Harry Potter Year 1-3

 

What Is It?

This is the super popular series about an average boy growing into teen and adulthood while attending a boarding school for “witches.” The series seems to hook you with the fantasy aspects and then keep you with the true to life coming of age stories.

It starts in Harry Potter and the Sorcerer’s Stone with the discovery of his (Daniel Radcliffe as Harry Potter) powers and his integration into a new world. He discovers that his parents died to protect him from the most powerful evil wizard ever. He is thus the only one to ever survive an encounter with the evil wizard Voldemort. This makes him a celebrity for a little while, but he quickly falls in with the underdogs.

In the second film, Harry Potter and the Chamber of Secrets, he goes back to school and has to deal with strange voices and people being frozen. It seems that a secret chamber has been opened, and it causes a new wave of prejudice against Mudbloods (a half mortal, half wizard – a “mud blood”).

Then, in the third year, Harry Potter and the Prisoner of Azkaban, he runs away from his “mortal home” only to find a former friend of his dad’s is now an escaped wizard coming to kill Harry. Now that this wizard, Sirius Black (Gary Oldman), is on the loose, the school is being guarded by dementors – dark robed figures, a cross between “The Grim Reaper” and a “Ring Wraith“. With the help of the new “Defense against the Dark Arts” teacher (the third in so many years.) Harry will try to overcome all that is coming for him.

In all three movies, Harry continues to be picked on by Malfoy (Tom Felton) and other peers at the school. He is intimidated by a teacher named Snape. (Alan Rickman) He is mentored by a professor named Dumbledore. (Michael Gambon) At the center of it all, he is has a growing relationship with the too smart for her own good Hermione  (Emma Watson) and the upper-average Ron.(Rupert Grint)

How Was It?

(NOTE: at this point I have only read the first and third book.)

There is a huge effort to stay true to the source material. The author, J.K. Rowling,  is consulted on all the films. If you have read the books, you will get to see everything. In the first movie, there was a plot line about a pet dragon that was cut out, but they made sure that it was mentioned and that we got to see the dragon on the screen. It almost seems as though the books and movies are made to be used together.

They have a “live action cartoon” feel, and include long dialog explaining all the new rules for the world so that some of this makes sense. This makes more sense in the first movie, but becomes tiresome as things go on.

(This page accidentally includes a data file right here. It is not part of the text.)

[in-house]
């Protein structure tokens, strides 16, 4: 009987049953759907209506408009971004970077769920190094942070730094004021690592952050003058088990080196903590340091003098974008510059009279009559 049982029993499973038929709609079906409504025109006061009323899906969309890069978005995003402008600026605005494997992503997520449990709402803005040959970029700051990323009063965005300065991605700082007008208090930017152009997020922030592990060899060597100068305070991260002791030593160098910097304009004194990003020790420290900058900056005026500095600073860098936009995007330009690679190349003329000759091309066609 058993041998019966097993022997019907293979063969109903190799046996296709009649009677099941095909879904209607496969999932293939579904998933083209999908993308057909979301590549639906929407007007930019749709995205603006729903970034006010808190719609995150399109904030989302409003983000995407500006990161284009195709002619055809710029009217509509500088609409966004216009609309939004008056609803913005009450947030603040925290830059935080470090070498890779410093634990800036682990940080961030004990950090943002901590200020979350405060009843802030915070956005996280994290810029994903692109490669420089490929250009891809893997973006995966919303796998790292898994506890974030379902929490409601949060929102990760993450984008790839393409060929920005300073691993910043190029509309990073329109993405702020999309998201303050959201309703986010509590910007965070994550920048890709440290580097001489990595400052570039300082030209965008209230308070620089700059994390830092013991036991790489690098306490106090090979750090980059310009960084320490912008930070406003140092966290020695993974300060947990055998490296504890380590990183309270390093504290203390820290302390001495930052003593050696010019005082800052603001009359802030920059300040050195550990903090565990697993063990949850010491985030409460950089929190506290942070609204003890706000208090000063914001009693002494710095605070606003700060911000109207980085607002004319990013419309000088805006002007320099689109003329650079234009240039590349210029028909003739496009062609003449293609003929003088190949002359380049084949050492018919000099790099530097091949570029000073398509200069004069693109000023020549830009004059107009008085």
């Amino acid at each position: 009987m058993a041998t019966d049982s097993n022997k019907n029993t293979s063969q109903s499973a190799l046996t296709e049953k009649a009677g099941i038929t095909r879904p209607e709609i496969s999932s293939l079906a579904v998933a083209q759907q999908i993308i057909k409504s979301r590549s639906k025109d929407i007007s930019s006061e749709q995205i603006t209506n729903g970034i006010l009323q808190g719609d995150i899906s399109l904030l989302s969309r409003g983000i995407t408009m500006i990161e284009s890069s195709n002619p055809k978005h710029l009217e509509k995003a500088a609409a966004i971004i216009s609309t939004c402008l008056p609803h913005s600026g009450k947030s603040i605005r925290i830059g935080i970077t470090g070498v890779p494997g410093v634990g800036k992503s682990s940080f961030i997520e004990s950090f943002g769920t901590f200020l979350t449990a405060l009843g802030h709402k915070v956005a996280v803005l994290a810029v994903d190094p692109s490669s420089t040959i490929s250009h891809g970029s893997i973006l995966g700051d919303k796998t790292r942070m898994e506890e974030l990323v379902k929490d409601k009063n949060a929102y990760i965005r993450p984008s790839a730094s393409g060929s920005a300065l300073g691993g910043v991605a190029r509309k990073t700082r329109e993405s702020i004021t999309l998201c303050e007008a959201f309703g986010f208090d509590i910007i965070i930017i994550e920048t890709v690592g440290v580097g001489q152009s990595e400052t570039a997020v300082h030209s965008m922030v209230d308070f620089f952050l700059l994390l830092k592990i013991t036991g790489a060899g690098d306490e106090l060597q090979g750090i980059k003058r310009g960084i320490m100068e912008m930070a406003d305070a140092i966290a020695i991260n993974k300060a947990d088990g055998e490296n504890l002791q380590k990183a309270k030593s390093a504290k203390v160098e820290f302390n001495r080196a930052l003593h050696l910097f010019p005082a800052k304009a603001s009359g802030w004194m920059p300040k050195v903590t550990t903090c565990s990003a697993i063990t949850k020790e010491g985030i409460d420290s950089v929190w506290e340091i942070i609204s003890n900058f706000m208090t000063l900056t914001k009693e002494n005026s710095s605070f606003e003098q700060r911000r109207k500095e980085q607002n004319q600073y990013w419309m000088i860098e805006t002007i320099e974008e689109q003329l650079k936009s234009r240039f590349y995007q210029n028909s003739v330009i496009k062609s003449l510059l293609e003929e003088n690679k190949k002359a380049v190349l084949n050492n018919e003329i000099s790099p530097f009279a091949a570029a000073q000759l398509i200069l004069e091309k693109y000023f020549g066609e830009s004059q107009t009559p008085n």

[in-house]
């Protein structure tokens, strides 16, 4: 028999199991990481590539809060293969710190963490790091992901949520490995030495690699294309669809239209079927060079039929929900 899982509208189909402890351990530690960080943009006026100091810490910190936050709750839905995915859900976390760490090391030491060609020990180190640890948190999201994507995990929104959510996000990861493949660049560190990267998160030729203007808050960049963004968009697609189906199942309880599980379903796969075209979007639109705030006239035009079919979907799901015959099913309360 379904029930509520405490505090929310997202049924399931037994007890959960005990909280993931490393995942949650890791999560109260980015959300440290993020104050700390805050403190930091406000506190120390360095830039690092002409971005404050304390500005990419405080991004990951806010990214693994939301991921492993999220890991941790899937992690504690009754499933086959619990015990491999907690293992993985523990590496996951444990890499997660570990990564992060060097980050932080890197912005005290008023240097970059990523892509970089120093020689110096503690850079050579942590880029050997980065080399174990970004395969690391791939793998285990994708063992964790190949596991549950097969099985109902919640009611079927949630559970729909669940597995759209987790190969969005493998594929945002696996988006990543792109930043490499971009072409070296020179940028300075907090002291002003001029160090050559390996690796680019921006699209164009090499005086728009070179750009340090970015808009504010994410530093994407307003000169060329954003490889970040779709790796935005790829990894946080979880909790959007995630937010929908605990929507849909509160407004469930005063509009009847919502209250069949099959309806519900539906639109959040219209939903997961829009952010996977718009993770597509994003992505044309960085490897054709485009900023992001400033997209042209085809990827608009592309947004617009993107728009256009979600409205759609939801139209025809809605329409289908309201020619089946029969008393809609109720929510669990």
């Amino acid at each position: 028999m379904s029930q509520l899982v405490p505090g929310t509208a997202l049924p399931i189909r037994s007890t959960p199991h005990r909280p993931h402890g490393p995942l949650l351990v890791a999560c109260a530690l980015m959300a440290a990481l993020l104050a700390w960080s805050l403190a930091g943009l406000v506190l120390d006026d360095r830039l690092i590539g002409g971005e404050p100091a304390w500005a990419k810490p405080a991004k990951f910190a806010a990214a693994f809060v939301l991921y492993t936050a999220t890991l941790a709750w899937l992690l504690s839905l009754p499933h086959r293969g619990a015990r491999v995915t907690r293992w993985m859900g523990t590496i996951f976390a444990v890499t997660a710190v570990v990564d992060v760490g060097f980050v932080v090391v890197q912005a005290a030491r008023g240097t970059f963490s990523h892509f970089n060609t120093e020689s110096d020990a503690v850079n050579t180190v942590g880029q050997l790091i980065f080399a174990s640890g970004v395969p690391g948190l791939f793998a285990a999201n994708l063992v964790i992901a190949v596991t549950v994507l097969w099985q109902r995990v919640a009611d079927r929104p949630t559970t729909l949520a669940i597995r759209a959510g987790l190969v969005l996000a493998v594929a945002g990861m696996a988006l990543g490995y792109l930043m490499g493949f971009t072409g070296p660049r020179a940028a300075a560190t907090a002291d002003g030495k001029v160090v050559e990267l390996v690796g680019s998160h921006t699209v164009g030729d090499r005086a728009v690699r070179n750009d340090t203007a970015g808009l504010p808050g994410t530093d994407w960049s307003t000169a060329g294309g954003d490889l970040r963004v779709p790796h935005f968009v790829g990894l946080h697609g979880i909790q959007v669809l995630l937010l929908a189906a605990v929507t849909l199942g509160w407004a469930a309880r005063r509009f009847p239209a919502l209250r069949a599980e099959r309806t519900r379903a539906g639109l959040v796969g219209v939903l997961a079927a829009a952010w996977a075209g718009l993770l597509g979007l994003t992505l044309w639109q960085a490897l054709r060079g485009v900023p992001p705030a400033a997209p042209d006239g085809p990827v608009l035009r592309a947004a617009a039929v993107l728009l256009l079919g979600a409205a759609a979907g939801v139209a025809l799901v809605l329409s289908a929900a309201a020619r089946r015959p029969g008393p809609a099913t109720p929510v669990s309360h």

The acting is stellar – if these kids can break the typecast their careers are unstoppable. (And if they have a good accountant, after this series their bank accounts will be unstoppable.)

The first was the best. They continue to get darker, which isn’t a bad thing. Still, it can feel like they are adding “darkness” to make up for any absence of continuing depth.

The effects get better as their budgets grow. Though the subject mater will draw constant comparisons, this series will never get to the technical level of Lord of the Rings, but that doesn’t matter if you see it as a kid’s movie with an edge.

Is it good for Children?

I have a few thoughts on this:

First, some of this may be scary to kids. Unfortunately for the worried parent, each movie is a step deeper into the wood, so if one film seems okay for your child, the next probably will not be.

You can check Screenit.com for a complete break down of what is on the screen.

My second thought is just my “artsy snob” side coming out. These are well done films based on well done books. This being said, these themes and styles of characters are done much better in other places (The Chronicles of Narnia, Dracula and The Lord of the Rings). It’s sad to me to see so many kids with this as the standard to which all fantasy is judged.

And finally…

What About Spiritual Issues?

The first problem most of the Christian community sees in this series is the use of magic. Yes, the Bible condemns it. Yes, it is flaunted in these books and movies and the only people who think poorly about witchcraft are given a horrid sounding name and are characters of unthinking hatred, fitting of a Roald Dahl book.